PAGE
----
I’ve grown a little weary of being punished for pointing people back to themselves as the source of their own strength, their own healing. And to the force of life that dwells within them. I don’t have a pill for them to take, a quick psychological makeover kit, a just-add-water life-plan, a confessional they can visit, or a salvation strategy they can casually indulge in.
I just suggest to people that they be honest, with themselves, and with others. For some reason they don’t like that suggestion. They find it to be inconvenient, unnecessary, too compromising, too foreign of a concept.

Well, people didn’t get what they wanted from Jesus either, and they crucified Him.
I don’t compare myself to Him, just to the dynamic of having been the target of other people’s expectations. Now, just so you don’t start accusing me of comparing myself to Jesus, let me repeat what I actually said. “I don’t compare myself to Him, just to the dynamic of being the target of other people’s expectations.”
I could have made the comparison to that of Joseph Templeton, rather than Jesus, but you don’t know Joseph Templeton. Probably never heard of him.
So what would have been the point of that?

Too many people have, over the years, had too many preconceptions, false impressions, and expectations, about who, and what, I was. People have measured me by their own social, religious, and political leanings, or by the kind, and degree, of attention they may have, at one time, received from me. They have measured me by their own assumptions, rather than by my own spiritual imprint. Consequently, I have been gradually disappearing from their world, choosing instead to live in my own.
I don’t really see anything the matter with that. In fact, I like it better here.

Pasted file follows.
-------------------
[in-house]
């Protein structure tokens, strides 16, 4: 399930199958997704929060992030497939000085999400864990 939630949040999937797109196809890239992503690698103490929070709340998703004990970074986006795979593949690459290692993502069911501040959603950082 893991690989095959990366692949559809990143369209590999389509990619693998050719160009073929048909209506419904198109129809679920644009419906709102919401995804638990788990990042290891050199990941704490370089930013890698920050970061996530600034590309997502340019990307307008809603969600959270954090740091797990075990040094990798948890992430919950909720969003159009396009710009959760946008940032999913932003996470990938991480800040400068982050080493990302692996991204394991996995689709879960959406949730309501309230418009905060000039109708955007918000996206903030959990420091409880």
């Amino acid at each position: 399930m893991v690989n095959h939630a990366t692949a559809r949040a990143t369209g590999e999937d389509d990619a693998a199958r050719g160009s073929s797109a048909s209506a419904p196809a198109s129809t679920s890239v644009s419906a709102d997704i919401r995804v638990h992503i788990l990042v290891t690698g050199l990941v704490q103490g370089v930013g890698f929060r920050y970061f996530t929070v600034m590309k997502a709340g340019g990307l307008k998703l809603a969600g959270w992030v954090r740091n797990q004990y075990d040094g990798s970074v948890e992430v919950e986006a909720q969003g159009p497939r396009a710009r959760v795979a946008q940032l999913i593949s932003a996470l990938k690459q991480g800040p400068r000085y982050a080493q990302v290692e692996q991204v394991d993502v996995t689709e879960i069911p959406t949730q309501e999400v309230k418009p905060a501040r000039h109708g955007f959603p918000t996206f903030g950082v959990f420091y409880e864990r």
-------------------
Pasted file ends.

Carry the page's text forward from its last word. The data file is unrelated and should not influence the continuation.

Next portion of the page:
And I think you would too.

But the interesting part about it is that most people seem to have liked me better in that other life, when they had me stereotyped, defined, labeled, and confined in a very harmless and predictable little box. Of course, who wouldn’t like it better that way? It’s more comfortable for us to keep other people assigned to places where we feel secure with them, where they don’t threaten our status quo, our belief system, our psychic inadequacy, where a person can remain in an image of our making. I must admit, I may have played a part in that creation of myself, but only in unintended collusion with the actual engineers.

I have actually always lived in an alternate space, in a broader expanse of the visible, of the unspoken, the unbroken even, and certainly the unadorned. It’s just that not everybody has known that about me. People have always mistaken my quiet for agreement, my tolerance for affirmation, my moderation for timidity, my compassion for weakness, and my modesty for apprehension.

And they have always been wrong about me.

I will no longer, even inadvertently, reinforce that illusion.
It would not be an honest thing for me to do.
And I think you might know that by now.

So, what ever happened to ‘Dennis’ McIntosh?
Well, to put it simply,
the boy became a man.

I understand the general discomfort with that.
Boys are, in fact, less threatening than men.

Wednesday, December 1, 2010

There Was A Time

You may not agree with the following cultural observations.
That wouldn't be the first time.
But they are my observations, and just because you may not see them in your own community does not mean that it is not a serious cultural trend in our country.
One does not see a flood until it is upon them.
Perhaps your particular community is more conscious, or more protected, than the culture at large.
Perhaps not, I don’t know.

In regards to teens, and twenty something’s.
An age of self-discovery. An age of development.
An age of importance.
It is a very confusing world for them to connect to now.